Overjustification Effect


Overjustification occurs when play becomes work as a result of payment or other reward. More formally, it is the process by which intrinsic interest in some activity or behavior is supplanted through the presentation of an extrinsic reward. An activity that was once interesting in and of itself becomes less interesting and less attractive after a person is rewarded for completing the activity. This leads to the ironic and surprising result that rewarding a behavior can inhibit future repetitions of that behavior.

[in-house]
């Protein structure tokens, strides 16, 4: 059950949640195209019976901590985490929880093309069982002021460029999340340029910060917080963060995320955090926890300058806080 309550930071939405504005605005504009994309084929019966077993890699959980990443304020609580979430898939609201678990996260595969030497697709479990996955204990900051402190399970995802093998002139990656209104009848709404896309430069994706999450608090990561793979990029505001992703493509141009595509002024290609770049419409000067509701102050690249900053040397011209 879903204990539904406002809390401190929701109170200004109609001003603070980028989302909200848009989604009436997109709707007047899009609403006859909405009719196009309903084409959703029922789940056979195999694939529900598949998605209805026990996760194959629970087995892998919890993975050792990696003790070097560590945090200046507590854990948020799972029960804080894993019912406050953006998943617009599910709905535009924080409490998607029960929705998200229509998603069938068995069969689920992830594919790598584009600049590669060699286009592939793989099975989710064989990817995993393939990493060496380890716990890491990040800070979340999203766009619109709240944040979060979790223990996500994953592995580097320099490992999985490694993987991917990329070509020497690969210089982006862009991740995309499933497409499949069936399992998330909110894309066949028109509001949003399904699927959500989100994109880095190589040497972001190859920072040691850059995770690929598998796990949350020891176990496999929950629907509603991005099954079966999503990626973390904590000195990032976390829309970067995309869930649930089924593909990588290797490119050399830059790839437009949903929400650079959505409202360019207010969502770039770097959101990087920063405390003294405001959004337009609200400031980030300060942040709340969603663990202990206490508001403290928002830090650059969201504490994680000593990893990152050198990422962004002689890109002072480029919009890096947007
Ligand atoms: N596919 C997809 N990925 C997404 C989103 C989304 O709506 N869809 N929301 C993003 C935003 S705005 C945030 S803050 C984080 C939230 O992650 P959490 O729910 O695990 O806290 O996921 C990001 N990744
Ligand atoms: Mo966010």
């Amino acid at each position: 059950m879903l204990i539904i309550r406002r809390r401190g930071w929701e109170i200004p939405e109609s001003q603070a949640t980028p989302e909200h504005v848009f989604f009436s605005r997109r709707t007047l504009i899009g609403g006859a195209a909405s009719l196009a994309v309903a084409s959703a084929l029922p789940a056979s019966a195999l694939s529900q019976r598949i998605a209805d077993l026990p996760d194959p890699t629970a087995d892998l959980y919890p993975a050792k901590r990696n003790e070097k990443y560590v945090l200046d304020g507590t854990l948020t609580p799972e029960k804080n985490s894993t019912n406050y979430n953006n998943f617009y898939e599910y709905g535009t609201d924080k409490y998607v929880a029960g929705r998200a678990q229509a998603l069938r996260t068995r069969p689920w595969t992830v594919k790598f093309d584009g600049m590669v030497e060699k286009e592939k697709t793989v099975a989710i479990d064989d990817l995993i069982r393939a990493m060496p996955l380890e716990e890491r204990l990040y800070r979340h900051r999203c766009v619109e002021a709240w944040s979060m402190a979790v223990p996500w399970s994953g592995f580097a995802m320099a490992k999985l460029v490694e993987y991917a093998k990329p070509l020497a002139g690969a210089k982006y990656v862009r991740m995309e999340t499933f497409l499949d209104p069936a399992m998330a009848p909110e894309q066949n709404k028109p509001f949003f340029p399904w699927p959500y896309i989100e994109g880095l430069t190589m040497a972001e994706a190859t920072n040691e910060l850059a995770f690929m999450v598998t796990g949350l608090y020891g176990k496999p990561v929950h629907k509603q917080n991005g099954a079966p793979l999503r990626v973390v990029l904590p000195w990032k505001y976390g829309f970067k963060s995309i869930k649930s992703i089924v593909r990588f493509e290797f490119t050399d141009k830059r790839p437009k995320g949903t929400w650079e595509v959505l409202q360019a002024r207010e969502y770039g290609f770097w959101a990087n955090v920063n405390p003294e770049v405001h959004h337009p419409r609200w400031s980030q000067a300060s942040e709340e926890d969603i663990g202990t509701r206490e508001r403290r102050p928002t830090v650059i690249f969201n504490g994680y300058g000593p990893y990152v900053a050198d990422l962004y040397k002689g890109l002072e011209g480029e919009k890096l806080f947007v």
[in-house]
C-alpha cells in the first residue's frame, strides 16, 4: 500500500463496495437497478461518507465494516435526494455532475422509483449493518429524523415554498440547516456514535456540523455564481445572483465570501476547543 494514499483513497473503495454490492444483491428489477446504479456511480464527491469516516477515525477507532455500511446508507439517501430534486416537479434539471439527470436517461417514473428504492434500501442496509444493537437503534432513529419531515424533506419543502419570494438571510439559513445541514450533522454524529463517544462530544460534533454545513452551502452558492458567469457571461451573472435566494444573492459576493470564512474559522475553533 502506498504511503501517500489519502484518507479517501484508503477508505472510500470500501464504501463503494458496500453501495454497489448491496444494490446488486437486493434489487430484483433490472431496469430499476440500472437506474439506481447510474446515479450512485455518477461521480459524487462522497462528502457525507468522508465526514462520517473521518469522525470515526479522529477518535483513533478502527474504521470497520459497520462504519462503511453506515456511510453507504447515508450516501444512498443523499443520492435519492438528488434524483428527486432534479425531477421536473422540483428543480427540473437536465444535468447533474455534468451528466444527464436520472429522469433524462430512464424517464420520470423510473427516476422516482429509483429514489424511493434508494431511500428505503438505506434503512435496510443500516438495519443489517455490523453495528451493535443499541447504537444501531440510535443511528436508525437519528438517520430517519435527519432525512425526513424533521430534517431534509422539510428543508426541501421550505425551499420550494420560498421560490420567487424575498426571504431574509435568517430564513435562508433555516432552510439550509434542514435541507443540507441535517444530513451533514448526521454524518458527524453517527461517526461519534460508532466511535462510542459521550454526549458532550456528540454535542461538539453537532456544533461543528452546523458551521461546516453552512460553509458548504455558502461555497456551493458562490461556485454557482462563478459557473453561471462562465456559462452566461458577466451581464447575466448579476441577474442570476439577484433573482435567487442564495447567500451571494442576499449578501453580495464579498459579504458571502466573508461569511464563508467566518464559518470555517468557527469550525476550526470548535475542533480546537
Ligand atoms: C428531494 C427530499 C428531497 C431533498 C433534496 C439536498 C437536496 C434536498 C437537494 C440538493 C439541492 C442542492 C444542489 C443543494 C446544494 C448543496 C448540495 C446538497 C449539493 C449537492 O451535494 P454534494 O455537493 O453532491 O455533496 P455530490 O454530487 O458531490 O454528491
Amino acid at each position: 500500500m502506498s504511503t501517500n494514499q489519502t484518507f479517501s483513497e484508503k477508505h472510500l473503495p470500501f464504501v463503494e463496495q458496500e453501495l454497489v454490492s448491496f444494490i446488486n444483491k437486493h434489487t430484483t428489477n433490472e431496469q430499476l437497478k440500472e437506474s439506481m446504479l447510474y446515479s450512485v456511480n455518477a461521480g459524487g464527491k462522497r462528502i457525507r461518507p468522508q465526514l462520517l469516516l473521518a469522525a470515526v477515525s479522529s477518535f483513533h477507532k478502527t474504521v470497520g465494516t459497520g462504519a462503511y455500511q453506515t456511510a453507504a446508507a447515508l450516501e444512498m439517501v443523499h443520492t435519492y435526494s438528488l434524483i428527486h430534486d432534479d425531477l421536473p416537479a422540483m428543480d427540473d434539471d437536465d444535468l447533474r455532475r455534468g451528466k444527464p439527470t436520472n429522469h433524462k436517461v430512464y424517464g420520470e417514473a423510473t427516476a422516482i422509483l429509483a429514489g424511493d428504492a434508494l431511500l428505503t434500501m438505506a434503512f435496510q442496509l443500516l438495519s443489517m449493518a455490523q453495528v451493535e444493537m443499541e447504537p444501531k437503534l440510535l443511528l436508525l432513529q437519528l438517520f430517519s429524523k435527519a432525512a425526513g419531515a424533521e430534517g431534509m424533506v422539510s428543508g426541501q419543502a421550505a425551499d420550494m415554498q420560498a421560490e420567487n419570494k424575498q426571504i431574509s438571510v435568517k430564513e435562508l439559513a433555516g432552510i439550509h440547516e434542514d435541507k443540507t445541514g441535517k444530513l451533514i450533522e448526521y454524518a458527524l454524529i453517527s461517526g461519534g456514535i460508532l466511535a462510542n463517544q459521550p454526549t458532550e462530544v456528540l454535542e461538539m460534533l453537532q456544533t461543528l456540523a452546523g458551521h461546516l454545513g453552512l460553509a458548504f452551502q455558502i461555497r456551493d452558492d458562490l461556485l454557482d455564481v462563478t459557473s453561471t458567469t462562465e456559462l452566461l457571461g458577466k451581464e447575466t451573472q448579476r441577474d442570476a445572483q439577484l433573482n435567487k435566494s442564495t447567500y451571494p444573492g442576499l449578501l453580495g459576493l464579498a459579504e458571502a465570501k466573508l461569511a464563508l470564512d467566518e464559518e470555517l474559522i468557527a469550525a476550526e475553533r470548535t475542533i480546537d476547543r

The overjustification effect occurs when internalized motives are supplanted by external motives. It occurs because people do not have perfect access to the preferences and motives that guide their decisionmaking processes. These preferences are often inferred from observation of their own behavior, and sometimes ...

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